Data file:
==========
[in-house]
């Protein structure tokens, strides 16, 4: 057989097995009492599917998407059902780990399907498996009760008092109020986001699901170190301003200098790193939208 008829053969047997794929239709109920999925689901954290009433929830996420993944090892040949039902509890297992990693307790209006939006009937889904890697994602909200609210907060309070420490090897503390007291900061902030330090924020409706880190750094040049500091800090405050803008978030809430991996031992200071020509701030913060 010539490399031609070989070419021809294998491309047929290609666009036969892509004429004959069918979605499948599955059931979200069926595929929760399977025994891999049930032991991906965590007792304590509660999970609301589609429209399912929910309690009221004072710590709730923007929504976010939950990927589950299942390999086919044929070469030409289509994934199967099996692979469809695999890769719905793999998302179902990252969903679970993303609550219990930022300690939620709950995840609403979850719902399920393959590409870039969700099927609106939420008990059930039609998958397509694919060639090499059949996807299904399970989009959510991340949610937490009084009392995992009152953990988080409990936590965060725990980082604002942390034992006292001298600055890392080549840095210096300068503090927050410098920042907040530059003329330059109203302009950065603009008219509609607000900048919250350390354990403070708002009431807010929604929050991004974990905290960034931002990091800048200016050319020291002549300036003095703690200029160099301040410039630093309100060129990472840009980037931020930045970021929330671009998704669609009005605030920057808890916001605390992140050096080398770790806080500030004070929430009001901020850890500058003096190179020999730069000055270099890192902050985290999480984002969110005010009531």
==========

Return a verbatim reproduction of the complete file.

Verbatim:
[in-house]
């Protein structure tokens, strides 16, 4: 057989097995009492599917998407059902780990399907498996009760008092109020986001699901170190301003200098790193939208 008829053969047997794929239709109920999925689901954290009433929830996420993944090892040949039902509890297992990693307790209006939006009937889904890697994602909200609210907060309070420490090897503390007291900061902030330090924020409706880190750094040049500091800090405050803008978030809430991996031992200071020509701030913060 010539490399031609070989070419021809294998491309047929290609666009036969892509004429004959069918979605499948599955059931979200069926595929929760399977025994891999049930032991991906965590007792304590509660999970609301589609429209399912929910309690009221004072710590709730923007929504976010939950990927589950299942390999086919044929070469030409289509994934199967099996692979469809695999890769719905793999998302179902990252969903679970993303609550219990930022300690939620709950995840609403979850719902399920393959590409870039969700099927609106939420008990059930039609998958397509694919060639090499059949996807299904399970989009959510991340949610937490009084009392995992009152953990988080409990936590965060725990980082604002942390034992006292001298600055890392080549840095210096300068503090927050410098920042907040530059003329330059109203302009950065603009008219509609607000900048919250350390354990403070708002009431807010929604929050991004974990905290960034931002990091800048200016050319020291002549300036003095703690200029160099301040410039630093309100060129990472840009980037931020930045970021929330671009998704669609009005605030920057808890916001605390992140050096080398770790806080500030004070929430009001901020850890500058003096190179020999730069000055270099890192902050985290999480984002969110005010009531």